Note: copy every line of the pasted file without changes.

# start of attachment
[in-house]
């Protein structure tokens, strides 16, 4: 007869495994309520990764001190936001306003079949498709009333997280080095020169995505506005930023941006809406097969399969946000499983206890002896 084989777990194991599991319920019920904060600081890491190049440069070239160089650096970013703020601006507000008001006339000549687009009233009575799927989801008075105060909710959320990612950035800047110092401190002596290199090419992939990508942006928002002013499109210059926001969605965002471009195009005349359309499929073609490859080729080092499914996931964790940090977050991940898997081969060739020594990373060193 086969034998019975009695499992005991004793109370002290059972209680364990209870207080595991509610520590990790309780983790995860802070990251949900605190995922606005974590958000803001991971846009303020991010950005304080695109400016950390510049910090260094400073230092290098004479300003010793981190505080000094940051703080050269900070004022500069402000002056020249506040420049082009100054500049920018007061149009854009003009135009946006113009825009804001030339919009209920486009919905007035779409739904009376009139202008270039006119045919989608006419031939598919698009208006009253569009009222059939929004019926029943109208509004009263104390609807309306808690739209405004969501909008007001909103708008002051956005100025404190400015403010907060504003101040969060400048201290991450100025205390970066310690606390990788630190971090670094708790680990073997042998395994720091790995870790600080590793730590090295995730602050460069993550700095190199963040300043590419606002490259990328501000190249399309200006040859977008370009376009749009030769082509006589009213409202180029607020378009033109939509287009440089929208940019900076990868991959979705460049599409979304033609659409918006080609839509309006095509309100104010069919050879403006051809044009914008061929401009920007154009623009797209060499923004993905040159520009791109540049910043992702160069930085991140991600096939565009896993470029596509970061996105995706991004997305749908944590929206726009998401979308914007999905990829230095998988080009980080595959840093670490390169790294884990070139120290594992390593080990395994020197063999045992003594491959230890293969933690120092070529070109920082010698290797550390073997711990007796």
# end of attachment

[in-house]
């Protein structure tokens, strides 16, 4: 007869495994309520990764001190936001306003079949498709009333997280080095020169995505506005930023941006809406097969399969946000499983206890002896 084989777990194991599991319920019920904060600081890491190049440069070239160089650096970013703020601006507000008001006339000549687009009233009575799927989801008075105060909710959320990612950035800047110092401190002596290199090419992939990508942006928002002013499109210059926001969605965002471009195009005349359309499929073609490859080729080092499914996931964790940090977050991940898997081969060739020594990373060193 086969034998019975009695499992005991004793109370002290059972209680364990209870207080595991509610520590990790309780983790995860802070990251949900605190995922606005974590958000803001991971846009303020991010950005304080695109400016950390510049910090260094400073230092290098004479300003010793981190505080000094940051703080050269900070004022500069402000002056020249506040420049082009100054500049920018007061149009854009003009135009946006113009825009804001030339919009209920486009919905007035779409739904009376009139202008270039006119045919989608006419031939598919698009208006009253569009009222059939929004019926029943109208509004009263104390609807309306808690739209405004969501909008007001909103708008002051956005100025404190400015403010907060504003101040969060400048201290991450100025205390970066310690606390990788630190971090670094708790680990073997042998395994720091790995870790600080590793730590090295995730602050460069993550700095190199963040300043590419606002490259990328501000190249399309200006040859977008370009376009749009030769082509006589009213409202180029607020378009033109939509287009440089929208940019900076990868991959979705460049599409979304033609659409918006080609839509309006095509309100104010069919050879403006051809044009914008061929401009920007154009623009797209060499923004993905040159520009791109540049910043992702160069930085991140991600096939565009896993470029596509970061996105995706991004997305749908944590929206726009998401979308914007999905990829230095998988080009980080595959840093670490390169790294884990070139120290594992390593080990395994020197063999045992003594491959230890293969933690120092070529070109920082010698290797550390073997711990007796």